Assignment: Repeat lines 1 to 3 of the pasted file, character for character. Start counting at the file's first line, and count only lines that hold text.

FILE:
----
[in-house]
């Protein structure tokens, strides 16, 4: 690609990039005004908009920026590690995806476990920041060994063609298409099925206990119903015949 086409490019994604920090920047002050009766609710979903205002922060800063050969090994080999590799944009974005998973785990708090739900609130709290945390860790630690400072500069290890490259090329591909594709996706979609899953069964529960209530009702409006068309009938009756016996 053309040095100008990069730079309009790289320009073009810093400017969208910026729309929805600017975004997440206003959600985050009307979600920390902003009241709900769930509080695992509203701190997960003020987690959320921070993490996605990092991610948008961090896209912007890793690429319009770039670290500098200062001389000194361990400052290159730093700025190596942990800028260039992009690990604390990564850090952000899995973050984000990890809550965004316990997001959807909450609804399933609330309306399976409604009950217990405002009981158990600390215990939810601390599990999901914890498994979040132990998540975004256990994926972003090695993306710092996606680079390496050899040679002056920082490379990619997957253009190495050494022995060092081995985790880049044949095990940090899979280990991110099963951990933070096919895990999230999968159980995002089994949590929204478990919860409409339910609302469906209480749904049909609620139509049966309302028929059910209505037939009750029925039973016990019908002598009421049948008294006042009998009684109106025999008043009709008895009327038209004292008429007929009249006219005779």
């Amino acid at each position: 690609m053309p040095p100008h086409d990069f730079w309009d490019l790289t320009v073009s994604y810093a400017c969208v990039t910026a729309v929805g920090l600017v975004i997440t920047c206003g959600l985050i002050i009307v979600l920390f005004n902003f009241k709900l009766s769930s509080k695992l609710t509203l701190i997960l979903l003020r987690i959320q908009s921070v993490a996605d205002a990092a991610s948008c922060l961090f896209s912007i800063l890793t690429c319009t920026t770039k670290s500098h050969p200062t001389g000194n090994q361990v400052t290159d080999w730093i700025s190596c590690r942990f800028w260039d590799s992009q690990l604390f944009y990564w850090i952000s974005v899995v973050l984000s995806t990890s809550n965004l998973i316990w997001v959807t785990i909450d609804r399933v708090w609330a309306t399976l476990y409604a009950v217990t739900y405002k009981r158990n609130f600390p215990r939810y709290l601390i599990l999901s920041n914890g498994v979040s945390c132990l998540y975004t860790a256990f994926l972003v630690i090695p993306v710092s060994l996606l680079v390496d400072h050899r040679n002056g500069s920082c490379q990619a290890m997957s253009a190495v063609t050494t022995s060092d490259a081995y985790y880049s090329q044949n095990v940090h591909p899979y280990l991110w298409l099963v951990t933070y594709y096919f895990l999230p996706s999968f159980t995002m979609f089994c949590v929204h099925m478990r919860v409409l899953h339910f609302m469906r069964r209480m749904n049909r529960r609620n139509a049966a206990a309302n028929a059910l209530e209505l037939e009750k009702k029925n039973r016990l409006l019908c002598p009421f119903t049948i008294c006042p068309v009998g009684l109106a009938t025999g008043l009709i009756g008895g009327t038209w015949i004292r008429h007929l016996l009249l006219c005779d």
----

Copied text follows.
[in-house]
């Protein structure tokens, strides 16, 4: 690609990039005004908009920026590690995806476990920041060994063609298409099925206990119903015949 086409490019994604920090920047002050009766609710979903205002922060800063050969090994080999590799944009974005998973785990708090739900609130709290945390860790630690400072500069290890490259090329591909594709996706979609899953069964529960209530009702409006068309009938009756016996 053309040095100008990069730079309009790289320009073009810093400017969208910026729309929805600017975004997440206003959600985050009307979600920390902003009241709900769930509080695992509203701190997960003020987690959320921070993490996605990092991610948008961090896209912007890793690429319009770039670290500098200062001389000194361990400052290159730093700025190596942990800028260039992009690990604390990564850090952000899995973050984000990890809550965004316990997001959807909450609804399933609330309306399976409604009950217990405002009981158990600390215990939810601390599990999901914890498994979040132990998540975004256990994926972003090695993306710092996606680079390496050899040679002056920082490379990619997957253009190495050494022995060092081995985790880049044949095990940090899979280990991110099963951990933070096919895990999230999968159980995002089994949590929204478990919860409409339910609302469906209480749904049909609620139509049966309302028929059910209505037939009750029925039973016990019908002598009421049948008294006042009998009684109106025999008043009709008895009327038209004292008429007929009249006219005779």
């Amino acid at each position: 690609m053309p040095p100008h086409d990069f730079w309009d490019l790289t320009v073009s994604y810093a400017c969208v990039t910026a729309v929805g920090l600017v975004i997440t920047c206003g959600l985050i002050i009307v979600l920390f005004n902003f009241k709900l009766s769930s509080k695992l609710t509203l701190i997960l979903l003020r987690i959320q908009s921070v993490a996605d205002a990092a991610s948008c922060l961090f896209s912007i800063l890793t690429c319009t920026t770039k670290s500098h050969p200062t001389g000194n090994q361990v400052t290159d080999w730093i700025s190596c590690r942990f800028w260039d590799s992009q690990l604390f944009y990564w850090i952000s974005v899995v973050l984000s995806t990890s809550n965004l998973i316990w997001v959807t785990i909450d609804r399933v708090w609330a309306t399976l476990y409604a009950v217990t739900y405002k009981r158990n609130f600390p215990r939810y709290l601390i599990l999901s920041n914890g498994v979040s945390c132990l998540y975004t860790a256990f994926l972003v630690i090695p993306v710092s060994l996606l680079v390496d400072h050899r040679n002056g500069s920082c490379q990619a290890m997957s253009a190495v063609t050494t022995s060092d490259a081995y985790y880049s090329q044949n095990v940090h591909p899979y280990l991110w298409l099963v951990t933070y594709y096919f895990l999230p996706s999968f159980t995002m979609f089994c949590v929204h099925m478990r919860v409409l899953h339910f609302m469906r069964r209480m749904n049909r529960r609620n139509a049966a206990a309302n028929a059910l209530e209505l037939e009750k009702k029925n039973r016990l409006l019908c002598p009421f119903t049948i008294c006042p068309v009998g009684l109106a009938t025999g008043l009709i009756g008895g009327t038209w015949i004292r008429h007929l016996l009249l006219c005779d």